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How to Recognize and Manage Safety Concerns with Teens

As a parent, it can be scary to hear that your teen is having thoughts to harm themselves. Their whole life you have done what you can to keep them safe and then suddenly, you may feel their safety is out of your control. It is important to be able to recognize some common warning signs in teens who are engaged in self-harm behaviors and to be able to provide support to your teen through this difficult time. Research indicates that people often use self-harm as a means to cope with their emotional pain that they don’t know how to deal with in a healthier way. Some common types of self-harm include cutting/scratching, burning/excessive rubbing, and hitting/punching walls. If you find out that your teen is having urges to harm themselves, yelling, grounding, and arguing are not going to make that urge for them go away. If anything, it may increase their urge, as they feel unsupported at home. Instead, focus on their feelings and let them know that you are available for emotional support. Try and be non-judgmental in your approach and take their words and actions seriously.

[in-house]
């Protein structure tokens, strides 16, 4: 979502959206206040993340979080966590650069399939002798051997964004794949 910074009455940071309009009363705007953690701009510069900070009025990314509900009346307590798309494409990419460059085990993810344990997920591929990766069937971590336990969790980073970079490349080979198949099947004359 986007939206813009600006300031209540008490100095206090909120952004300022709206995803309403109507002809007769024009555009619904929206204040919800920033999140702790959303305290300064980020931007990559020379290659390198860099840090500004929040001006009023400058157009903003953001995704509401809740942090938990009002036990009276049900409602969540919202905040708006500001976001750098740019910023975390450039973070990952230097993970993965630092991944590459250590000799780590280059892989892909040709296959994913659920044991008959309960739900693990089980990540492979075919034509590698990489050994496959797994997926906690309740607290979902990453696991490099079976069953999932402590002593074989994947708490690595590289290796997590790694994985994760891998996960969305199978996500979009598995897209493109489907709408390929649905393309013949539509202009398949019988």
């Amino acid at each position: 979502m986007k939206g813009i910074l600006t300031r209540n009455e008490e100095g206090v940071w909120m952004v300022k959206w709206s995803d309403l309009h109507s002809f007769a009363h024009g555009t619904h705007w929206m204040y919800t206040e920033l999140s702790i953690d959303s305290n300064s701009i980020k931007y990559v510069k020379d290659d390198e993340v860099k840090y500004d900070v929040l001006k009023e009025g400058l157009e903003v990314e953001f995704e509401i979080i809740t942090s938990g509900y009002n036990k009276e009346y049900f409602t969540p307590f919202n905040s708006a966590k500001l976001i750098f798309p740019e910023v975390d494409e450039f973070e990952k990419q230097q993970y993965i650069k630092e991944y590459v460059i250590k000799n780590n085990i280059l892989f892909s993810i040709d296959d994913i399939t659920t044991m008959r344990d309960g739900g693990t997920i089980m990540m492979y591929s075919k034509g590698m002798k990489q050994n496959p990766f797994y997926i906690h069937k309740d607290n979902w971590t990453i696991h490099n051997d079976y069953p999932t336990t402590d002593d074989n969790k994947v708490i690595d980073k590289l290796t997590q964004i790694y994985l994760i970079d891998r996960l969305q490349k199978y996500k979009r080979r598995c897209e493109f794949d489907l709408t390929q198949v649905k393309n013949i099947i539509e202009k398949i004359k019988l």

Having a sense of your teenager’s typical behavior can help you identify when there is a change or shift in their routines. There are also several warning signs that they may be struggling with depression and/or self-injury including:

  • Wearing long sleeves or pants in warmer weather to hide injuries
  • Increasingly withdrawn, sad, or irritable
  • Sleep and/or appetite changes
  • Loss of interest in activities
  • Quitting extracurricular activities
  • Grades are dropping
  • Substance abuse
  • Expressing feelings of worthlessness or lack of hope for the future

Lastly, a parent can help their teen by learning specific tools to assist with managing their depression and anxiety. These may include scheduling positive activities that build on your child’s strengths, increasing physical exercise, engaging in mindfulness techniques, and keeping a communication journal if verbal self-expression is difficult. Please keep in mind these are just a few examples. A mental health therapist can help you and your teen learn and practice healthier coping skills to manage self-harm behaviors. If therapy and coping skills alone do not help to decrease depression, anxiety, and/or self-harm behaviors, your teen may need to see a psychiatrist to help find a medication to help manage their symptoms more effectively.